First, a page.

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According to an internal study provided by the mayor’s office, 140,709 city residents face challenges obtaining a government ID. This means about one-fifth of Boston’s population could have difficulties opening bank accounts, cashing checks, making credit card purchases, applying for jobs, accessing buildings, and interacting with police, the study found.

Similar local ID programs have been rolled out in New England cities such as New Haven and larger metropolises, including San Francisco, New York, and Washington.

But the program’s success, according to the city’s study, “depends on alleviating concerns about fraud.” Police and banks must independently decide to accept the card as valid identification.

Jessica Vaughan, director of policy at the Center for Immigration Studies, said she worries the Boston OneCard could lead to rampant misuse, especially by criminals looking to conceal their identity.

“The basic premise of this [is] to give ID cards to those who are here illegally,” Vaughan said. “Having a bunch of insecure forms of identification circulating is worse than none at all.”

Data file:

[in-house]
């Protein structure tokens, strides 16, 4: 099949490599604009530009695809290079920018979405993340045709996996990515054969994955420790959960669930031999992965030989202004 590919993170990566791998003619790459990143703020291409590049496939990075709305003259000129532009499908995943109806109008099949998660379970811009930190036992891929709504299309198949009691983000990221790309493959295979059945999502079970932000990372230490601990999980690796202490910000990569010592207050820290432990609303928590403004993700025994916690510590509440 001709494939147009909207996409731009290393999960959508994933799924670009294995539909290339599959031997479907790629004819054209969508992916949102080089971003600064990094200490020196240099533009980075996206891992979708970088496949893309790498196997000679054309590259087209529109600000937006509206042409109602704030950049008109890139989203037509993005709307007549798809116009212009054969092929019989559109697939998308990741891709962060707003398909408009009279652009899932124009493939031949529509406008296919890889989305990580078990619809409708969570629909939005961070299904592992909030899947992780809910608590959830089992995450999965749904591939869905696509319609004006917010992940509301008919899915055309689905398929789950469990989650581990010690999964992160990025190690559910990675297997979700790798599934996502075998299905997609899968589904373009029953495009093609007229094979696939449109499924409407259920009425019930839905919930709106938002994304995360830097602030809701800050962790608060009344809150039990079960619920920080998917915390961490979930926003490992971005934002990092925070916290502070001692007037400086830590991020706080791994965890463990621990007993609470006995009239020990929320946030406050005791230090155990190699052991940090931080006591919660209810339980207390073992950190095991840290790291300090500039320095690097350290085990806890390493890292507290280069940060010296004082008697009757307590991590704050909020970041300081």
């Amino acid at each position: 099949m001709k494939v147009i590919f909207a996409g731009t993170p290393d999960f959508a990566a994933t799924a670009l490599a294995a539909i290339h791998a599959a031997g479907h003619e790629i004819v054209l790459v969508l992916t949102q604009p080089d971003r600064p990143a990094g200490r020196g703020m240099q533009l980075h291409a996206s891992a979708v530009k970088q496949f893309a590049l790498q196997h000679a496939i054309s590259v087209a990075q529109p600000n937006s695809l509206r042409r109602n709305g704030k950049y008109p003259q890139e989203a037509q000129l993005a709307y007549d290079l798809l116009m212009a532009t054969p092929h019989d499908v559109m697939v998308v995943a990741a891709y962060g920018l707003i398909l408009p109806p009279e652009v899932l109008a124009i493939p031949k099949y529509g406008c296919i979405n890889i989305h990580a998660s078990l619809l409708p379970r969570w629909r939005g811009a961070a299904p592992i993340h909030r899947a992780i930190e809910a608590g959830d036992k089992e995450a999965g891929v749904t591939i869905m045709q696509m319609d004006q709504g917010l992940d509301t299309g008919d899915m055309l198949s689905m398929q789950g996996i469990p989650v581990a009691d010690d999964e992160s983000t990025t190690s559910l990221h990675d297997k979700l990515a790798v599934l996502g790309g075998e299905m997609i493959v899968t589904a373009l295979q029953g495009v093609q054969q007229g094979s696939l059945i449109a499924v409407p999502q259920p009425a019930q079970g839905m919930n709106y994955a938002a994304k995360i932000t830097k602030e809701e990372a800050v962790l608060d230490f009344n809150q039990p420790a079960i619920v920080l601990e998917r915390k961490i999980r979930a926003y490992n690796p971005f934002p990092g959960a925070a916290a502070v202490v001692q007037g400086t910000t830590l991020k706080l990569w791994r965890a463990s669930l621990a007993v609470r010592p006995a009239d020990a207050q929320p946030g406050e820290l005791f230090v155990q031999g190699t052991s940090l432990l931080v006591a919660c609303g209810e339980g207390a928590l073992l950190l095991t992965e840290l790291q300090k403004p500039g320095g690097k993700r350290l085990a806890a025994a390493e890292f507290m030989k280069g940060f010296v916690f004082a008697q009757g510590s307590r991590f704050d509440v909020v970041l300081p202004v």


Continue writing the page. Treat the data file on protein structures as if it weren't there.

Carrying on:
A person applying for a OneCard could have the option to list a nonlegal name, have no gender marker, or add a group who is caring for him or her — instead of a traditional address.

Laura Rotolo, an attorney for the American Civil Liberties Union of Massachusetts, said the city must be careful about which officials have access to the ID cards’ data.

“A health worker shouldn’t see what book you take out [at] the library, and the librarian shouldn’t see your health records,” Rotolo said.

According to The Center for Popular Democracy, a liberal-leaning nonprofit group that published a paper in 2013 on municipal IDs, the idea was started in New Haven in July 2007.

The “Elm City Resident Card” was partly launched in response to a high rate of cash thefts among undocumented immigrants. Few could legally open bank accounts because of lack of proper identification, the study said.

In the paper, a city police officer said the program gave undocumented immigrants the confidence to call police to report a crime or seek help. Officials in New Haven declined to answer questions about the program, instead providing a copy of a 2008 audit that called the Elm City card “very popular with residents.”